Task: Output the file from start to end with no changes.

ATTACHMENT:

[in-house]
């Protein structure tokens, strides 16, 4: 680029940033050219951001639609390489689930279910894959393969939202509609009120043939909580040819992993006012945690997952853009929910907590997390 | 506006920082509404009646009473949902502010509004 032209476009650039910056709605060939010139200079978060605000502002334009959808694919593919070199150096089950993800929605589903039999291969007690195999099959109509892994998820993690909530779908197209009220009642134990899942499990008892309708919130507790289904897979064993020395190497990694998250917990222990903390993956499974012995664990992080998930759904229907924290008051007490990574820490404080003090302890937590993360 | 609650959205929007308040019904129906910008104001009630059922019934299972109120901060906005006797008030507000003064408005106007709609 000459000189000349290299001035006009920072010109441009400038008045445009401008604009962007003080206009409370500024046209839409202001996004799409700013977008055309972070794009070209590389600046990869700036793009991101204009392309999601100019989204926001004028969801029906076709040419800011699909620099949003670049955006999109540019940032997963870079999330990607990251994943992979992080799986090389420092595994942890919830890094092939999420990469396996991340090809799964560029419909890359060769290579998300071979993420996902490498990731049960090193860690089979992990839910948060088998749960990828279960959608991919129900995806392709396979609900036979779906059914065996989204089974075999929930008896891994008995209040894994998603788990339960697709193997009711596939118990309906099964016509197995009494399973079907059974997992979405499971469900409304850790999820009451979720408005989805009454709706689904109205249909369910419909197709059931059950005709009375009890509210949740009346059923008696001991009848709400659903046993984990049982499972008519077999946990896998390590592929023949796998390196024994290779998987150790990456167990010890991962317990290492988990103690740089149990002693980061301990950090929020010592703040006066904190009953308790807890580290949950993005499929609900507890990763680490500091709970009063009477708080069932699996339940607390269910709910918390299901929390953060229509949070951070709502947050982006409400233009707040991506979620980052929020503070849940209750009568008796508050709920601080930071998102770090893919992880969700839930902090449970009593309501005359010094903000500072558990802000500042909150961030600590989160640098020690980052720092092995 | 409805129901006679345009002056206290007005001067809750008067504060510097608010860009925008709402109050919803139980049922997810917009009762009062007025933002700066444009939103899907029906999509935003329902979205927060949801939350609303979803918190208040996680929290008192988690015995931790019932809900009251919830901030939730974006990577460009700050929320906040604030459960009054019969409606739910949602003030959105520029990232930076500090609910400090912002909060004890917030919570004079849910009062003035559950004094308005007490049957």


[in-house]
């Protein structure tokens, strides 16, 4: 680029940033050219951001639609390489689930279910894959393969939202509609009120043939909580040819992993006012945690997952853009929910907590997390 | 506006920082509404009646009473949902502010509004 032209476009650039910056709605060939010139200079978060605000502002334009959808694919593919070199150096089950993800929605589903039999291969007690195999099959109509892994998820993690909530779908197209009220009642134990899942499990008892309708919130507790289904897979064993020395190497990694998250917990222990903390993956499974012995664990992080998930759904229907924290008051007490990574820490404080003090302890937590993360 | 609650959205929007308040019904129906910008104001009630059922019934299972109120901060906005006797008030507000003064408005106007709609 000459000189000349290299001035006009920072010109441009400038008045445009401008604009962007003080206009409370500024046209839409202001996004799409700013977008055309972070794009070209590389600046990869700036793009991101204009392309999601100019989204926001004028969801029906076709040419800011699909620099949003670049955006999109540019940032997963870079999330990607990251994943992979992080799986090389420092595994942890919830890094092939999420990469396996991340090809799964560029419909890359060769290579998300071979993420996902490498990731049960090193860690089979992990839910948060088998749960990828279960959608991919129900995806392709396979609900036979779906059914065996989204089974075999929930008896891994008995209040894994998603788990339960697709193997009711596939118990309906099964016509197995009494399973079907059974997992979405499971469900409304850790999820009451979720408005989805009454709706689904109205249909369910419909197709059931059950005709009375009890509210949740009346059923008696001991009848709400659903046993984990049982499972008519077999946990896998390590592929023949796998390196024994290779998987150790990456167990010890991962317990290492988990103690740089149990002693980061301990950090929020010592703040006066904190009953308790807890580290949950993005499929609900507890990763680490500091709970009063009477708080069932699996339940607390269910709910918390299901929390953060229509949070951070709502947050982006409400233009707040991506979620980052929020503070849940209750009568008796508050709920601080930071998102770090893919992880969700839930902090449970009593309501005359010094903000500072558990802000500042909150961030600590989160640098020690980052720092092995 | 409805129901006679345009002056206290007005001067809750008067504060510097608010860009925008709402109050919803139980049922997810917009009762009062007025933002700066444009939103899907029906999509935003329902979205927060949801939350609303979803918190208040996680929290008192988690015995931790019932809900009251919830901030939730974006990577460009700050929320906040604030459960009054019969409606739910949602003030959105520029990232930076500090609910400090912002909060004890917030919570004079849910009062003035559950004094308005007490049957």